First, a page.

Where it is necessary to make horizontal offsets in the supply and overflow/return piping and pipe shafts, including the lowest level, such piping shall be enclosed in a sleeve of other piping of at least No. 10 standard Gage steel, two sizes larger than the supply piping and arranged to drain into the shaft. Horizontal piping offsets shall be further enclosed in construction having a 2-hour fire-resistance rating except that no such enclosure or pipe sleeve shall be required for the pipes serving the equipment within the room containing the pump, tank, or equipment where such room is itself enclosed with construction and materials having at least a 2-hour fire-resistance-rating. Horizontal piping shall include all piping at or above the roof level. No 2-hour fire-resistance-rated enclosure is required for horizontal piping offsets located outside the building.
A drain pipe shall be installed at the base of shafts enclosing the supply and overflow/return piping. The pipe shall lead to a dedicated sump or minimum 55-gallon (208 L) container with a leak detection alarm, arranged so as to sound an alarm and stop the transfer pump. The alarm shall be connected to a local audible alarm and to a remote alarm located at a supervising station. The wiring shall comply with the New York City Electrical Code.
Oil lines for equipment or tanks shall be steel pipe ASTM A 53 or ASTM A 106, grade B seamless Schedule 40 with welded connections up to the oil tank or equipment, except that fittings at the tank or equipment, shutoff valves and other fuel-oil flow and control devices may be screwed or flanged.
Provision shall be made for expansion in piping without the use of expansion joints.
The piping shall be located and secured from movement so as to prevent undue stress on the piping and to isolate the piping from vibrations from any equipment.
Pipe connections to the main header (supply or return) shall be made from the top of the header, except for systems with equipment above the lowest floor where such equipment is designed to operate utilizing fuel pumped as needed from the lowest floor and without utilizing fuel oil stored above the lowest floor.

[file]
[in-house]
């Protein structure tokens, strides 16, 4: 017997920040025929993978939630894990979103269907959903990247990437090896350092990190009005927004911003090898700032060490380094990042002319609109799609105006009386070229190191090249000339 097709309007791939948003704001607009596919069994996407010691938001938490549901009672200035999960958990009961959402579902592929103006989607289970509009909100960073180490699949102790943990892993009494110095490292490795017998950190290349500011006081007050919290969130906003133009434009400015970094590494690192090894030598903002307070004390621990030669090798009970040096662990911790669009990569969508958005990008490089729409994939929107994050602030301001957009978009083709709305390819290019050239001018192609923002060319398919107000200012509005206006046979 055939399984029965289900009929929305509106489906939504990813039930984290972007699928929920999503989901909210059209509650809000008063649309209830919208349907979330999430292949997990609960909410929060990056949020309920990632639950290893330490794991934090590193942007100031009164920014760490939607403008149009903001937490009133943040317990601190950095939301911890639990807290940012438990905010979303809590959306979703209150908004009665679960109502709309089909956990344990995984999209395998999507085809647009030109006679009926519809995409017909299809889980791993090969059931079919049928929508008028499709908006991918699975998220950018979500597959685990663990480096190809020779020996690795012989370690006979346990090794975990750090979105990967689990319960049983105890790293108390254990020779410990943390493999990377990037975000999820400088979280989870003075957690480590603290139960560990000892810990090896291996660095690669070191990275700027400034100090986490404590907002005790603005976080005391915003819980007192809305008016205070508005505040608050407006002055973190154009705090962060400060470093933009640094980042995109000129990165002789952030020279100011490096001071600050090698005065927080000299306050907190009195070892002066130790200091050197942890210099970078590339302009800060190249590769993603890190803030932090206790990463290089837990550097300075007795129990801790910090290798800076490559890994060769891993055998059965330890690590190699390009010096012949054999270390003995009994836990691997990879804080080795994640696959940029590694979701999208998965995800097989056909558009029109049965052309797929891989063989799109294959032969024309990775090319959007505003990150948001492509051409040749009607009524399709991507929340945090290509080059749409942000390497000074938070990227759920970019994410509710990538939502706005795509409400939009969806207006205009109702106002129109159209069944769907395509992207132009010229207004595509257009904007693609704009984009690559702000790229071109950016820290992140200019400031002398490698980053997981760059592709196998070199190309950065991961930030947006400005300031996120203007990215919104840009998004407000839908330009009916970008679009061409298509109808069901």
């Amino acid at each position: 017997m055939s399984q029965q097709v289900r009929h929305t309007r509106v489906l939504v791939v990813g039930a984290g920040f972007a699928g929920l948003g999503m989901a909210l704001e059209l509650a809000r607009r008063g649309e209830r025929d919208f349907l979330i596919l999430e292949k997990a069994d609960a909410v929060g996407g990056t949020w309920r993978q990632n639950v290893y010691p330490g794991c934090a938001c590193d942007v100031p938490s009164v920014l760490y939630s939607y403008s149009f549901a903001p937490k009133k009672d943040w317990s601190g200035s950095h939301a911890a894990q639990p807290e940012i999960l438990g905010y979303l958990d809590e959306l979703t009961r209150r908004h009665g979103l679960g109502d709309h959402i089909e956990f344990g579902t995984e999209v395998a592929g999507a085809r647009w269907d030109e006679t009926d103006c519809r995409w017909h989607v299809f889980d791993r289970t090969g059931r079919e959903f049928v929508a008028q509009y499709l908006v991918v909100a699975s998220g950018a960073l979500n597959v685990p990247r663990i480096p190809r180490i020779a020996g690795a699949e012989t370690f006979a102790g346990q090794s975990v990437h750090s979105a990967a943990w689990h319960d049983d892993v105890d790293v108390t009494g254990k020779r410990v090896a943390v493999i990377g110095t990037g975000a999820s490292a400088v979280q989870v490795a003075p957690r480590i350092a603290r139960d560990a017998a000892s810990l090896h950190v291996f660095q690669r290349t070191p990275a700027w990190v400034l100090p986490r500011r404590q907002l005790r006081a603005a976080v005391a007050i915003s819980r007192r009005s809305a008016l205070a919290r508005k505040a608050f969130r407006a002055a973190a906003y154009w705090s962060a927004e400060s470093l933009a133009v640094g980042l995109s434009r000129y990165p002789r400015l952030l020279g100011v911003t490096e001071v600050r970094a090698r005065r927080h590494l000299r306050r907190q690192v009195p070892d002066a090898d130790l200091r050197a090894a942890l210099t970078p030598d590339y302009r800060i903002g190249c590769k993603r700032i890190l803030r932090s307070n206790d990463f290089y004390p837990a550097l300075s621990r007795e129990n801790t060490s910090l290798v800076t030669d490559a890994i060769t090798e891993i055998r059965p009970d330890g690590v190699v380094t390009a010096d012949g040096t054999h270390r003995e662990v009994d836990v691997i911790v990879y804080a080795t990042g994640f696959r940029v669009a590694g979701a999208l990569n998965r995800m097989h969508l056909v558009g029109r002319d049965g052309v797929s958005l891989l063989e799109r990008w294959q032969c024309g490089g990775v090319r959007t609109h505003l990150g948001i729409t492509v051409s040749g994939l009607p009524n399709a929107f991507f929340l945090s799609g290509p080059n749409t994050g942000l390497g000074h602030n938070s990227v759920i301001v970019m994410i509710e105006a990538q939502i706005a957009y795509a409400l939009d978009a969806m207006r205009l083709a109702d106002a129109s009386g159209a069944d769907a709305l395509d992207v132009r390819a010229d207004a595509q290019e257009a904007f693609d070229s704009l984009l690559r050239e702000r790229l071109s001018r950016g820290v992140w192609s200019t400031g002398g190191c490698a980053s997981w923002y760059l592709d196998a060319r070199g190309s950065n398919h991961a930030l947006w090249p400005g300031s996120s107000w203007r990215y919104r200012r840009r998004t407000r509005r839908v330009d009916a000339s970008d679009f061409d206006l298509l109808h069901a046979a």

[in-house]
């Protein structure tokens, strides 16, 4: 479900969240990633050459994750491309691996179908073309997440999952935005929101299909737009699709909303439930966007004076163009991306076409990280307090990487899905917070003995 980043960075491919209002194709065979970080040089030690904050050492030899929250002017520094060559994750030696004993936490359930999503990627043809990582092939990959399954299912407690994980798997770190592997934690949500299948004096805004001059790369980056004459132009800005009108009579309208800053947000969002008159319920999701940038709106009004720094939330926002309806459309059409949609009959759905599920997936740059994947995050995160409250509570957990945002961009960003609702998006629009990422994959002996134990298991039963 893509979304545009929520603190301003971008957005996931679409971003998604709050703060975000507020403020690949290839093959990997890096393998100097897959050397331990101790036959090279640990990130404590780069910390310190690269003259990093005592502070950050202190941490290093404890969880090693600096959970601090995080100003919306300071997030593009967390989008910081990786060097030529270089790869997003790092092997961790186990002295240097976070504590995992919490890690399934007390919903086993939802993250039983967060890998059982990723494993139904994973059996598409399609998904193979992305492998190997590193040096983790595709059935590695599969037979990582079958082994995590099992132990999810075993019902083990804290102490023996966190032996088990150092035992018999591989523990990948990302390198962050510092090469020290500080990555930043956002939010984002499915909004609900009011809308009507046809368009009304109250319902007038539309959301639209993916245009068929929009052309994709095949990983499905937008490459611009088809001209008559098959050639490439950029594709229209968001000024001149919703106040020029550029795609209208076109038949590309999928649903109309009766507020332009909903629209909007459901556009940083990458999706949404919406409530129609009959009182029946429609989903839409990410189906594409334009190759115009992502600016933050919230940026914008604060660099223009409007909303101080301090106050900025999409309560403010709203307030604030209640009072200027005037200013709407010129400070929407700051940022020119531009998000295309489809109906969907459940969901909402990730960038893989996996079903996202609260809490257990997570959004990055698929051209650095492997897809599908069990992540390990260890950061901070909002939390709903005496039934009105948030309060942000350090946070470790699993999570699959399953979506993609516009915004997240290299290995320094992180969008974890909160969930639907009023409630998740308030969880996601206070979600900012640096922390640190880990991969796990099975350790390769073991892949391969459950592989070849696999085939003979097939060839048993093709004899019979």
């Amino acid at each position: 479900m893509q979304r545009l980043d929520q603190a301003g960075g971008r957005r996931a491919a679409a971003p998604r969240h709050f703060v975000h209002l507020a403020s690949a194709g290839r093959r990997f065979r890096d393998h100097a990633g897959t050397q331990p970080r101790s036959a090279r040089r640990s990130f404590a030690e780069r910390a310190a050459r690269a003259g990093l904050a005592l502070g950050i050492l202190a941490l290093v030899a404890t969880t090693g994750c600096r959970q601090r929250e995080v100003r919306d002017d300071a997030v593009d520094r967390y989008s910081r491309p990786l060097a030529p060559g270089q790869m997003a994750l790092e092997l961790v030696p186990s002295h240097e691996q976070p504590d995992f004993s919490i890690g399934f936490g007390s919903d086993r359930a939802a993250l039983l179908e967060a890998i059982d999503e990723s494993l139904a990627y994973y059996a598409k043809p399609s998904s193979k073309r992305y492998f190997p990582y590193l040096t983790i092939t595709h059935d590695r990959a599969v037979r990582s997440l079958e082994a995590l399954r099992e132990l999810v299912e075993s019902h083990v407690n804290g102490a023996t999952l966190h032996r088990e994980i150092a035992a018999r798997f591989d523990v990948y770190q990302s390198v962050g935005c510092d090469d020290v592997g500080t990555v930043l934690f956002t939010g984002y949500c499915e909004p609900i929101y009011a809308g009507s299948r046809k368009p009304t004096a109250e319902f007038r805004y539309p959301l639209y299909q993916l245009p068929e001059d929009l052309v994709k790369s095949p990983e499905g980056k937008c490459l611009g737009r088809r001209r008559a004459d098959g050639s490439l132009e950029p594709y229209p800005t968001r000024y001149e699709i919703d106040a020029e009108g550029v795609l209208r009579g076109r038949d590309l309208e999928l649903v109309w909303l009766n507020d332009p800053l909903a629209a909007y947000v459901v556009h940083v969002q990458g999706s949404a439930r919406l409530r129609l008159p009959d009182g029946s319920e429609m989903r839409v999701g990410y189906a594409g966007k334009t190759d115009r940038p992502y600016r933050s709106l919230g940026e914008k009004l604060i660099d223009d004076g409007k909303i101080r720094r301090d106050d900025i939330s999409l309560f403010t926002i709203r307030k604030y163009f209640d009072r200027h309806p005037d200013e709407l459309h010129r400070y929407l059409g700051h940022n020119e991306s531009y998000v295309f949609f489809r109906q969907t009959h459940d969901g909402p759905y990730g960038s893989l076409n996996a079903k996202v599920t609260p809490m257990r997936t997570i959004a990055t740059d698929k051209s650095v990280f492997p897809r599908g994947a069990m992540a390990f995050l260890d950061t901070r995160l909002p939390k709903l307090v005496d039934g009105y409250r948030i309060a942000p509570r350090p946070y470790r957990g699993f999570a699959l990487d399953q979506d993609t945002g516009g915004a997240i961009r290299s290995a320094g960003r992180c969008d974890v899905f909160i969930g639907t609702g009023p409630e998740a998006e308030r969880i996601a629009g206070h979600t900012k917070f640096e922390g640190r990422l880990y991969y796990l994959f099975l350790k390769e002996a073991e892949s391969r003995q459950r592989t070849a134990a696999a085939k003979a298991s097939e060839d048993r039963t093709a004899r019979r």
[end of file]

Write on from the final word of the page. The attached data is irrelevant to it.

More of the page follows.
Required air vents and vacuum breakers shall be designed for their required use.
All air vents and vacuum breakers shall be hard-piped to a curb or pan.
In systems with equipment above the lowest floor where such equipment is designed to operate utilizing fuel stored above the lowest floor, piping diameters shall not exceed 4 inches (102 mm). However, where an applicant demonstrates by the inclusion of calculations in the construction documents that a greater diameter is necessary to ensure the proper flow for the functioning of the system, such greater diameter may be permitted. Piping shall not be used for fuel storage purposes.
In systems with equipment above the lowest floor, where such equipment is designed to operate utilizing fuel pumped as needed from the lowest floor and without utilizing fuel oil stored above the lowest floor, piping diameters throughout such systems shall not exceed the design flow (three times the maximum firing rate as calculated by the engineer or architect). However, piping diameters within rooms containing such equipment may exceed the calculated design flow pipe size to provide limited reservoir storage to prime equipment, provided such reservoir storage is counted toward the maximum permitted oil storage per story, as provided for in Section 1305.11.1.3.
The following requirements shall apply: